As medicine and science evolve, there may be more recognized “occupational” diseases and more workers and their families compensated for harm caused by the workplace.

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“No Trauma” Does Not Mean No Injury

Today’s post comes from guest author Thomas Domer, from The Domer Law Firm.

I’ve been investigating Wisconsin and national fraud statistics in worker’s compensation to prepare for a national presentation I am making in Cape Cod in July. One fascinating and recurring basis for denial of worker’s comp claims (and potential claims against employees for fraud) stems from an insurance carrier’s review of the initial medical report.

Often the physician or emergency room nurse, physicians assistant or First Responder will ask an injured worker “Did you have any trauma?” If the answer to the question is “no”, the medical records will routinely indicate “no trauma”. This information is translated by the insurance carrier as a denial that an injury occurred. The level of medical sophistication for an injured worker is routinely limited. Most of my clients (and based on inquiries with other workers’ attorneys, their clients as well) believe a trauma is something akin to getting hit by a bus. They do not equate the notion of trauma with lifting a heavy object such as a table or a box. The criteria for traumatic injuries in most states, including Wisconsin, is that a single incident or episode caused the injury or aggravated a pre-existing condition beyond a normal progression. In many cases a lack of “traumatic injury” at the initial medical presentation is not an accurate indication of whether a traumatic injury actually occurred.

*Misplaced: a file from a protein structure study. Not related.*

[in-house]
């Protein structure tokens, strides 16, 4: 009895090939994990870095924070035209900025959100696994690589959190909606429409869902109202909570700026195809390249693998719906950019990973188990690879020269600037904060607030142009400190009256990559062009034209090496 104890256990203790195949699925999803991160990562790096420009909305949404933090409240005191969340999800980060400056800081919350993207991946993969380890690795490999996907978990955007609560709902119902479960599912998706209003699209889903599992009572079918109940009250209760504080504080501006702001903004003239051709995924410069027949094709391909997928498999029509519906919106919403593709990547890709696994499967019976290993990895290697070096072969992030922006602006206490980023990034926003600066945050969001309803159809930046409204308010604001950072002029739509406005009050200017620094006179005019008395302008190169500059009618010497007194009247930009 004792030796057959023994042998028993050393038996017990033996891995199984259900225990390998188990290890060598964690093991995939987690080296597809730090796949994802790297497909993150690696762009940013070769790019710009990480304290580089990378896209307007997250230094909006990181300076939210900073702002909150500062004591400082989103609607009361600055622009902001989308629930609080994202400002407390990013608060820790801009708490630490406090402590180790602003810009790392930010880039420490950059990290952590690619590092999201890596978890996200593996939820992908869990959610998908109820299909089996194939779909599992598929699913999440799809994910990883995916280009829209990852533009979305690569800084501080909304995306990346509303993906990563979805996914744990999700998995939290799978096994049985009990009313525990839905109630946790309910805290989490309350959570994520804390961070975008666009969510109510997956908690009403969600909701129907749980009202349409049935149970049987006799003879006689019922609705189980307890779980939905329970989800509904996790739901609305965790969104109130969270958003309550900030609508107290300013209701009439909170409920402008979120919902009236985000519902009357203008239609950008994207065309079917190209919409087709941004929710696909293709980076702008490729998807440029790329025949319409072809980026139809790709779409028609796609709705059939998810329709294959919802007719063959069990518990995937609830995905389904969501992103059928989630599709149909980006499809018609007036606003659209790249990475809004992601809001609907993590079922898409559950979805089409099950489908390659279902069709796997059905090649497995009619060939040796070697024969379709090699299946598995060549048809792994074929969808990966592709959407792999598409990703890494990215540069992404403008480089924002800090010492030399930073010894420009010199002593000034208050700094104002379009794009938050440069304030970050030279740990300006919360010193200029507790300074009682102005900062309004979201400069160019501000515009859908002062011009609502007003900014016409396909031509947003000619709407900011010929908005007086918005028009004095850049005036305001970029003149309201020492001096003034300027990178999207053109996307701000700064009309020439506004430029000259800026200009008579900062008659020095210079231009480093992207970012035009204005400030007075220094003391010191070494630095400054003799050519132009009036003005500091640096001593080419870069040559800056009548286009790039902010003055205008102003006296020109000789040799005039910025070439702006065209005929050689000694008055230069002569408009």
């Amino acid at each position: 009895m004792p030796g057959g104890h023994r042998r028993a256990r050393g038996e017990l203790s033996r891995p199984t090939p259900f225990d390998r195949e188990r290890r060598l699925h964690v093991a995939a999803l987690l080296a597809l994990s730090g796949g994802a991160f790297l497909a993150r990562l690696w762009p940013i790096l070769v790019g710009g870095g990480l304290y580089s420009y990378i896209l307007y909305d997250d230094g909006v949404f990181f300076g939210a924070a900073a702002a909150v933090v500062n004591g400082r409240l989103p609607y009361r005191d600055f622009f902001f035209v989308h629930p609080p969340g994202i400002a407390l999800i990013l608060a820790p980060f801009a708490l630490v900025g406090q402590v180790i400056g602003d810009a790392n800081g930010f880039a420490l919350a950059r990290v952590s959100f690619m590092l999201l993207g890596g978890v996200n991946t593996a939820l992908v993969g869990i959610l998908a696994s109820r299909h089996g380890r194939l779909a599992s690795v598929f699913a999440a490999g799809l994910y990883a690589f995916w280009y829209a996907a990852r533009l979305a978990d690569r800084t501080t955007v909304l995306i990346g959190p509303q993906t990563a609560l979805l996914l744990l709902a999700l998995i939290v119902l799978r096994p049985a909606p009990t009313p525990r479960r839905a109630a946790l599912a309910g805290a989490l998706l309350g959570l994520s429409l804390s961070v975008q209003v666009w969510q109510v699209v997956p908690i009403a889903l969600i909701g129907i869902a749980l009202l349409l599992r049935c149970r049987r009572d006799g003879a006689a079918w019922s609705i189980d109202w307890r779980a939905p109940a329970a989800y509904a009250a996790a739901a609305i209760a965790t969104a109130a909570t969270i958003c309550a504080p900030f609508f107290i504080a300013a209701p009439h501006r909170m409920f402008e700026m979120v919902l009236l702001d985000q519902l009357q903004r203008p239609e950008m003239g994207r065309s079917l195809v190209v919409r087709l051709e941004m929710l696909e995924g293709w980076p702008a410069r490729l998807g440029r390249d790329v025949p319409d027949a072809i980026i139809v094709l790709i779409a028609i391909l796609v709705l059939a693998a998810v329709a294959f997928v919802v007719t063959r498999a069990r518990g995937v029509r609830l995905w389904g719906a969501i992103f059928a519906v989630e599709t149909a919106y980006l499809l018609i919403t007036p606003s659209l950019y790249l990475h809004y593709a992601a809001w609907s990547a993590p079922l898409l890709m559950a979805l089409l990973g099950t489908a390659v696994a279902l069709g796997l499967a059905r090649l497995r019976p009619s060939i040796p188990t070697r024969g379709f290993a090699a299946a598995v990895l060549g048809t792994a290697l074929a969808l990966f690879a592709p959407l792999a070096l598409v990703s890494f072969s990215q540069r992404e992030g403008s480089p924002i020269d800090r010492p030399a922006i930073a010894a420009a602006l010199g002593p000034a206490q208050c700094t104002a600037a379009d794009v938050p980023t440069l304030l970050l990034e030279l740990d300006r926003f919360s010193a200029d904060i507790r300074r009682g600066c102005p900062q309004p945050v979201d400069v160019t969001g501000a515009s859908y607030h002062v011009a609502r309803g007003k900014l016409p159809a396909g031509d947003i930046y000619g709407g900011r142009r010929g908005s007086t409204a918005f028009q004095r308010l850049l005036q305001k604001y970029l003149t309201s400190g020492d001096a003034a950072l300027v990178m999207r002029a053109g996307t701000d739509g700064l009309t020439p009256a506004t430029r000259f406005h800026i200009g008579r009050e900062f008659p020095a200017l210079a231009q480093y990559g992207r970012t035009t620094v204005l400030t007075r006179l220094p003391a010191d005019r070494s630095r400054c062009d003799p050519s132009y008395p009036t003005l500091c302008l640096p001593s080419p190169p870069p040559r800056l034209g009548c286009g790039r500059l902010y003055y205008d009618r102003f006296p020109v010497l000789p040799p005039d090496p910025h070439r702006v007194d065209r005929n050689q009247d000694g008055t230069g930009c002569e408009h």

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Can I Get Fired For Filing Bankruptcy?

Today’s post comes from guest author Jon Rehm, from Rehm, Bennett & Moore.

Low and middle income people are the last people to benefit from any economic recovery. For many economic recovery means a return to work the opportunity to put their household finances in order with steady income provided by a job. Unfortunately unpaid debts often mean that employees get garnished  or even having to file bankruptcy.

Congress intended for bankruptcy to allow for people to get a fresh start so they prohibited discrimination based on bankruptcy and even let employees sue employers for such discrimination. But this law is not as strong as other laws prohibiting discrimination on factors such as race or sex for two reasons.

First of all, your status as a debtor in bankruptcy must by the sole cause of job loss. Discrimination is difficult enough to prove already under either a motivating factor or proximate cause standardsole cause is more exacting than even the difficult proximate cause standard. If your employer has any other legitimate reason to fire you besides your bankruptcy, then a court will likely find the termination was lawful. The only way for an employee to preserve any type of discrimination case is not to give the employee a reason to terminate them because of their poor performance , attendance or poor attitude. But even good employees can get fired legitimate reasons such as restructuring and economicreasons.